“But, I still think that—in balance—the Internet has contributed far more to truth than to non-truth.”
post-truth” is not a salient feature of either the contemporary Right or Left. In fact, I do not think we are living in a post-truth era. To say that we are would be a profoundly pessimistic judgment. I counter that—if we compare our times with previous epochs—we are living the good times. There are many reasons as to why this is the case—and if one is interested in closely understanding the progress our species has made in the past three centuries, Steven Pinker’s want to begin by arguing that “Enlightenment Now is an excellent source.
Chapter 16 of that book is dedicated to knowledge. In variables such as literacy, basic education, years of schooling, women’s education, and IQ gains, the curves only go upwards. And there is no reason why we should think that this pattern will not continue. I, for one, do not like it when my daughters bury their heads in their iPhones at the family dinner; however, I also know that that devilish device will give them access to vast information that—when I was their age—I could only dream of having. It is harder to fool their generation because, alas, they can always fact-check a claim on Google. By contrast, I had to trust my teachers and my parents in what they claimed, and that was that. Only as an adult with access to the Internet have I come to realize that many of the silly things I took at face value when I was younger are simply false.
But, I insist, these messages are delivered as soundbites. Yet, if you go deeper and examine books and intellectual activity, then you realize that post-truth is far more salient on the Left.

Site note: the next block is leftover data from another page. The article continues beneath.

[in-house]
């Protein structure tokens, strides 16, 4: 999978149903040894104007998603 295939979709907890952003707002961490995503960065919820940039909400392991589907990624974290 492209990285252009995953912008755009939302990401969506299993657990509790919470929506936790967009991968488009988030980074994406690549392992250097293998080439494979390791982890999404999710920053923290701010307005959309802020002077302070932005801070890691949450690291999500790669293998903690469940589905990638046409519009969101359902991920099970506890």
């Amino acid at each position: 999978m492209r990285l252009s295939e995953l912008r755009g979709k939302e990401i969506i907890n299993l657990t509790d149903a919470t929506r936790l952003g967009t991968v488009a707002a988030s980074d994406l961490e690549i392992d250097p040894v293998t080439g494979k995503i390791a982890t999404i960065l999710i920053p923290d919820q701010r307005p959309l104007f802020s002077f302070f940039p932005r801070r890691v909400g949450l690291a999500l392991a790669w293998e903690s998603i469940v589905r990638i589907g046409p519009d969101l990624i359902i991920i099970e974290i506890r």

Now, this is not to deny that the Internet can also spread false rumors or incorrect claims. Conspiracy theories have been undergoing a revival in our times, partly because a conspiracy theorist in Singapore can connect with a second conspiracy theorist in New York to mutually reinforce their views. And, today, Russian trolls do spread fake news with great ease, whereas in the Cold War days, the KGB had to come up with very elaborate disinformation operations. But, I still think that—in balance—the Internet has contributed far more to truth than to non-truth.
So, I do acknowledge that—though minor—there is some assault on truth in our times. Is it more prevalent on the Right or the Left? Perhaps because in the Internet era soundbites are more prevalent, it is tempting for us to conclude that this is far more prevalent on the Right. Joseph Goebbels infamously said that, “If you tell a lie big enough and keep repeating it, people will eventually come to believe it.” I don’t know if President Trump is consciously following this advice; however, he spouts lies over and over. And, somehow, he always gets away with it. Kellyanne Conway has put the cherry on top by preposterously claiming that there are, “alternative facts.” Needless to say, none of these people are leftists.